“I take comfort in the fact that whether seen by friends in America, Australia, France, Holland, India, New Zealand, Russia, the UK, etc. — if we look up at night we’re all seeing the same moon, in its same phase,” Orr says. “I see the moon as a reminder of how disparate lives are interwoven.” The moon project is an “ongoing practice” for Orr. With over thirty images accumulated already, Orr will continue each week until the year is complete. (Anyone can sign up for Orr’s free Mandala 4 Monday email listserv).
The repeated sequence of circles around the room subtly resembles a mala—a string of beads used to enhance meditative contemplation, named after the Sanskrit word for garland. Incidentally, Orr also cites as inspiration the Flower Garland Sutra, which describes “untold moons” emitting “untold beams of light” as they emanate from the body of the Buddha.In the sutra, “a cosmos of infinite realms upon realms, mutually [contain] each other.”
The moon, besides appearing in all different types of mythology throughout history, also has “a powerful influence here on earth and the way we measure time,” Orr says, pointing out the fact that the words moon and month share a common linguistic root.
Interspersed among the lunar mandalas is a third body of work wherein Orr has created mandalas using images of sacred manuscripts, texts, and sutras that he accessed during a residency at the Los-Angeles-based Philosophical Research Society—where the C.J. Jung, Aldous Huxley, and other esoteric philosophers once spent time. “I had to be extremely careful,” Orr told Tricycle of his process in a 2018 article on an earlier iteration of the exhibit. “I didn’t want to be the guy who cracked a thousand-year sutra.”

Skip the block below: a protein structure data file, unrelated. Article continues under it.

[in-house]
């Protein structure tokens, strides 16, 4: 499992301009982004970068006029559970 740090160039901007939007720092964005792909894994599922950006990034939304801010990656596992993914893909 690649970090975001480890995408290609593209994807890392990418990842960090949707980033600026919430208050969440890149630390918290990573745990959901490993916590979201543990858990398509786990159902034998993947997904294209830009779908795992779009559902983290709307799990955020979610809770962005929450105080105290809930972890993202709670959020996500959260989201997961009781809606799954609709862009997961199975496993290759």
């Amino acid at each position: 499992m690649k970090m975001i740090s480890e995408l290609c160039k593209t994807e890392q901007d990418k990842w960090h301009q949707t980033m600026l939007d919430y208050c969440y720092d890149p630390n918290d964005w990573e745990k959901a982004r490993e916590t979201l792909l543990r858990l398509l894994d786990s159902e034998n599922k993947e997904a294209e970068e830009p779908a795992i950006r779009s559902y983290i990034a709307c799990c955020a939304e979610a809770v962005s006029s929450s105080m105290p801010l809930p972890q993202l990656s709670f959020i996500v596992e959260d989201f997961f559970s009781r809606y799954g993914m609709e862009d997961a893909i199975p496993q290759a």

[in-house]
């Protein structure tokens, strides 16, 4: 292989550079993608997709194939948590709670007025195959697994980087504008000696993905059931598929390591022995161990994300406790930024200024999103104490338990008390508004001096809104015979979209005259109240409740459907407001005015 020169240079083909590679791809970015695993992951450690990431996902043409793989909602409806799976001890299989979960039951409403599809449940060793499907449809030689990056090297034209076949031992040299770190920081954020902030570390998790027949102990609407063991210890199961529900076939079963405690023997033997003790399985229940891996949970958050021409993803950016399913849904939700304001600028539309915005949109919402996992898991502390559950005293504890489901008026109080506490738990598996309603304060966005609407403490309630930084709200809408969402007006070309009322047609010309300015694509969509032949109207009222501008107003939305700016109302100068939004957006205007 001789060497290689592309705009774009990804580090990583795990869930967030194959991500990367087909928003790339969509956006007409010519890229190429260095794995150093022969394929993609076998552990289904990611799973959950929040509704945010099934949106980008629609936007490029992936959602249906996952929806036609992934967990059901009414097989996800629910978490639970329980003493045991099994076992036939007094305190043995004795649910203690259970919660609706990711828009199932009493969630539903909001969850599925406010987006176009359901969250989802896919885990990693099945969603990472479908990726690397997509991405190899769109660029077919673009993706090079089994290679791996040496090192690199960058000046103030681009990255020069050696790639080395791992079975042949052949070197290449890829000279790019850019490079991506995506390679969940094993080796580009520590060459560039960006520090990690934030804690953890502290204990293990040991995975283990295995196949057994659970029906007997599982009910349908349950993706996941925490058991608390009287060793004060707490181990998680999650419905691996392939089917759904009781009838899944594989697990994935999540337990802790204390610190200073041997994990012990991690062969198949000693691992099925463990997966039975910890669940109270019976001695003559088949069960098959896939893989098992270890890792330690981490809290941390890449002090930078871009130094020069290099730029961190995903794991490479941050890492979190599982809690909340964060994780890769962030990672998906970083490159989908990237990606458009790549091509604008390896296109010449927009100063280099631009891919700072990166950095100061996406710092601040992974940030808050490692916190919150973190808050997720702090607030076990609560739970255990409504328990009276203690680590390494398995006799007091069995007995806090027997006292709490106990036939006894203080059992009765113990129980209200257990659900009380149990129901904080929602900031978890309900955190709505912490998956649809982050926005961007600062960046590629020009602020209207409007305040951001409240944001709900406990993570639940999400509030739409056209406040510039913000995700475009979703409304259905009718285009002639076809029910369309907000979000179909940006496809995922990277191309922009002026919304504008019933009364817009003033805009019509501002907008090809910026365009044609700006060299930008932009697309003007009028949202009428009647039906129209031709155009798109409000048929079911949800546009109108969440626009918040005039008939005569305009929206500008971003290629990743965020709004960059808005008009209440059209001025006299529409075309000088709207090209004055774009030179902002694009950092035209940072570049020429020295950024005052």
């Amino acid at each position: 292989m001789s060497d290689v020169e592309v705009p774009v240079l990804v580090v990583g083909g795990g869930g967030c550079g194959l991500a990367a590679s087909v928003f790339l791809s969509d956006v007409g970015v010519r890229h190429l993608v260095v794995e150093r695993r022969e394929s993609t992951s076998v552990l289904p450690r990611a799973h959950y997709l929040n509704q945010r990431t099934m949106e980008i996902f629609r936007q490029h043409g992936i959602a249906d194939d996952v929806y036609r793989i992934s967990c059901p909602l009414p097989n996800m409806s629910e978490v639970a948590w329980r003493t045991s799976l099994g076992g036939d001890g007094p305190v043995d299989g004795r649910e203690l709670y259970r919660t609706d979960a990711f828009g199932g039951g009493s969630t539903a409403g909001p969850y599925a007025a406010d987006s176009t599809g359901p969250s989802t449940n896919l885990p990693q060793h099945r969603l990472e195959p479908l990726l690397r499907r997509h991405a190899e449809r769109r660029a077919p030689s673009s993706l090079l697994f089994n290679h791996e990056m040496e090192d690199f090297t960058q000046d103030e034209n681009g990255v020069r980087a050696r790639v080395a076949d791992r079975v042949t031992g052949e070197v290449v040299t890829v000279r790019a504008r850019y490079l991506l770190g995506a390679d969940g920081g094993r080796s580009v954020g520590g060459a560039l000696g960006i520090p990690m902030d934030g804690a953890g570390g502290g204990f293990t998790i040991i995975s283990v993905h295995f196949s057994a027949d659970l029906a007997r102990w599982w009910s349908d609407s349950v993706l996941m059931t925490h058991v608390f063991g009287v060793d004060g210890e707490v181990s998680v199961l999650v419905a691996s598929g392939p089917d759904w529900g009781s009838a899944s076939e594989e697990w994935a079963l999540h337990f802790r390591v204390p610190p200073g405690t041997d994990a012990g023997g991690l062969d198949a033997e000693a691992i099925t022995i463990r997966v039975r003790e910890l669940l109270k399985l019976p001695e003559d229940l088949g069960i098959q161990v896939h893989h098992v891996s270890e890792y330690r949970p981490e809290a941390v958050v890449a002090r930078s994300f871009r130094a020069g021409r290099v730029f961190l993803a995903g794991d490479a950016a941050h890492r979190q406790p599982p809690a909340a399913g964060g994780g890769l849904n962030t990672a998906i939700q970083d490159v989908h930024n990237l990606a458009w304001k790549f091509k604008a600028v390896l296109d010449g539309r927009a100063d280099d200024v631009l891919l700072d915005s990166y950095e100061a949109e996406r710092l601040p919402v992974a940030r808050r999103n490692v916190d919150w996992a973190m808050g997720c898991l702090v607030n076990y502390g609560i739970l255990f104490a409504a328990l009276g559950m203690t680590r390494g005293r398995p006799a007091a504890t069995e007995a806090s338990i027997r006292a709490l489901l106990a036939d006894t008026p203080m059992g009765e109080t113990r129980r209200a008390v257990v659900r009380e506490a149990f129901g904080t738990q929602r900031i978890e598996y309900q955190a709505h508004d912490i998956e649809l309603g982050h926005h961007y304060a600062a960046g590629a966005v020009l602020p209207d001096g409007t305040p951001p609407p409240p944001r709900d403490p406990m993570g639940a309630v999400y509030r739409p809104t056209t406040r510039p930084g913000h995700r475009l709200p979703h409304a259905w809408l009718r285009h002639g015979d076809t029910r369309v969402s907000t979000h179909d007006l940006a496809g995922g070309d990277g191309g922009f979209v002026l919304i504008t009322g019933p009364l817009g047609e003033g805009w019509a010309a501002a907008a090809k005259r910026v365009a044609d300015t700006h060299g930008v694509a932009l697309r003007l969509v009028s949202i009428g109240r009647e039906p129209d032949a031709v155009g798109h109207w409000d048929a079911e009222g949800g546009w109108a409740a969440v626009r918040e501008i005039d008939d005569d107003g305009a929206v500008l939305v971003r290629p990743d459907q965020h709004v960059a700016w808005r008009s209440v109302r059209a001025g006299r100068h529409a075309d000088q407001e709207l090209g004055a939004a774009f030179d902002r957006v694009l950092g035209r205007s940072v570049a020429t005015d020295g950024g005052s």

The “Illumined” series draws from an eclectic tradition of esoteric texts—from a typewritten 1888 manuscript from Helena P. Blavatsky featuring hand-colored diagrams, to a silk-paneled Prajnaparamita Sutra manuscript and an 1834 Lotus Sutra manuscript from the collection of Japanese priest Joyen.
Orr manipulated the images of the manuscripts to create abstract, yet symmetrical, compositions. One has to look closely to see any legible words, if they exist at all, in the final form. While the appearance of the manuscripts have been altered, Orr points out that the transformation reflects the Daoist principle that “the deepest truths can never be captured by words alone.” So, Orr says, “the language in each manuscript that I photograph creates a discrete conceptual model of the universe; an intricate, multifaceted construction of thought.”
“I’m preoccupied by order and pattern. How we seek and create it. Whether or not we’ve uncovered an existing order or simply imposed our own structures over systems we don’t yet fully comprehend,” Orr writes. “As a result, I have been drawn to areas where philosophy, science, and art interact. That seems where truth is most likely to reside.”